It is documentaries like this that set Al Jazeera apart from other major news networks. Sebastian Walker examines why a system that was designed to help actually ended up exacerbating Haiti’s misery.
by Benjamin Dangl
This article appeared at The Dominion.
Earlier this spring, an anti-mining Indigenous movement in Peru successfully ousted a Canadian mining company from their territory. “In spite of government repression, if the people decide to bring the fight to the bitter end, it is possible to resist the pressure of mining and oil companies,” Peruvian activist and journalist Yasser Gómez told The Dominion.
The David and Goliath scenario of this anti-mining uprising highlights the vast economic inequality that has beset Peru. The country’s economy has been booming for the past decade, with a seven per cent growth expected this year—one of the highest growth rates internationally. Sixty-five per cent of the country’s export income comes from the mining industry, and investors are expected to spend over $40 billion in the next 10 years on mining operations.
Yet this growth has not benefited a large percentage of the population. The poverty rate in Peru is just over 31 per cent; in the countryside, two in three people live under the poverty line. Today, there are over 200 communities organized against mining across Peru.
This reminds me of the debates I saw breaking out in Tahrir Square. And it’s what TV should be like. FlipLife TV took a camera to Clapham and let the people speak.
By Huma Dar
Rakhshanda Jalil writes in The Hindu, 27 February 2011, about “that elusive connect with India when she was least expecting it” on a visit to Karachi, Pakistan. The title of her piece is “A city not unlike home.”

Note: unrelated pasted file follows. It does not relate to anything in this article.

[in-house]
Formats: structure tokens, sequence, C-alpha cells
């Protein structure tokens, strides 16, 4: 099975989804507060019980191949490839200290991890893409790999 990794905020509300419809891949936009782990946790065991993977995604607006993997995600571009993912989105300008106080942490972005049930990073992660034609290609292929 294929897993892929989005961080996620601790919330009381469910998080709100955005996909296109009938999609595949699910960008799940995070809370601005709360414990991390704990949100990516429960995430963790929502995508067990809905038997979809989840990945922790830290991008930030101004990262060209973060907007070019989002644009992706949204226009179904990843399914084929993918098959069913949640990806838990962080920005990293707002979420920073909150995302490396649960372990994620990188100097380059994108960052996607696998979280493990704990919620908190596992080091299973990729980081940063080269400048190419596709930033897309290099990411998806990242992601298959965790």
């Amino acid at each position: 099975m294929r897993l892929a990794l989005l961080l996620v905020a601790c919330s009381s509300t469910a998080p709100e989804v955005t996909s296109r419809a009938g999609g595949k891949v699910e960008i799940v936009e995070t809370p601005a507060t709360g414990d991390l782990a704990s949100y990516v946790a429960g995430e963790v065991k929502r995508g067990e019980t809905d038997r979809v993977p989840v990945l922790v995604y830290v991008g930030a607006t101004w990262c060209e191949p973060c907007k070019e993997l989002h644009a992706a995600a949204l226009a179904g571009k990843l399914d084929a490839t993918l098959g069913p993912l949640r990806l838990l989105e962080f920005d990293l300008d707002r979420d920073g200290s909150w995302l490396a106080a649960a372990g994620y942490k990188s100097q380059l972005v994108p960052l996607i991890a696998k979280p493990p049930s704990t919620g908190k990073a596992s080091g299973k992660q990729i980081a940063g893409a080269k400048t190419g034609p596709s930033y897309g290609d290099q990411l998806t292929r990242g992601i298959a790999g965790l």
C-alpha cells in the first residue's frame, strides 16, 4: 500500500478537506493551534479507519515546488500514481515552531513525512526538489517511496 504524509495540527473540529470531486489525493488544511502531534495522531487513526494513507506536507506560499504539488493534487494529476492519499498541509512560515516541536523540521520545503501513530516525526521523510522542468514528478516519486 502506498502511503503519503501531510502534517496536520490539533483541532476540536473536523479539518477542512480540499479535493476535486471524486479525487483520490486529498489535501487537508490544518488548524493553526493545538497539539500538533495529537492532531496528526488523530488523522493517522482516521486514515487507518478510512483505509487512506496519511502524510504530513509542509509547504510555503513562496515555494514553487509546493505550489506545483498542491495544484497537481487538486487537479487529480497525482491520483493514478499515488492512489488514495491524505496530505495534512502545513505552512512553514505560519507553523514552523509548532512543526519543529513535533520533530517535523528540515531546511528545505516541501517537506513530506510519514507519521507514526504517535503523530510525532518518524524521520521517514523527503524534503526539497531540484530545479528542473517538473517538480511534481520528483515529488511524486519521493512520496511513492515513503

I am always amused when Indians are surprised and taken aback by Pakistanis (whether in Karachi or Lahore or elsewhere) who “speak Urdu and English with almost equal aplomb” or by their “silk sarees and natty blazers” or by their possible cosmopolitanism!!! (Class is class, unfortunately, and the élite exhibit their privileges in similar ways all over the region!) Does it not, if just remotely, smack of the loaded “praise”: “Gee! Obama is so articulate!” — also known as “the racism of lowered expectation”? Why would Indians expect otherwise from their class-affiliates on the other side of the border? Or is it that Bollywood’s Pakistan-bashing fantasies are actually swallowed uncritically — hook, line, and sinker — even (or perhaps especially) by the educated Indians, eliciting “fears about Kalashnikov-toting Taliban and marauding Muhajirs.”
And by the way, Pakistanis are not all “tall, well-built, good-looking people,” especially under the normative definition of “good-looking” in South Asia (fair-skinned or with a “wheatish complexion”) — thank god for the latter! Sadly, the former two ascriptions, of course, too easily go awry given malnutrition due to poverty. Continue reading “An Élite Not Unlike Ours! Who’d Have Guessed?!”
With more than one billion people around the world considered overweight, why are so many others still starving and struggling to fill their plates? And what can be done to make the global food system more equitable?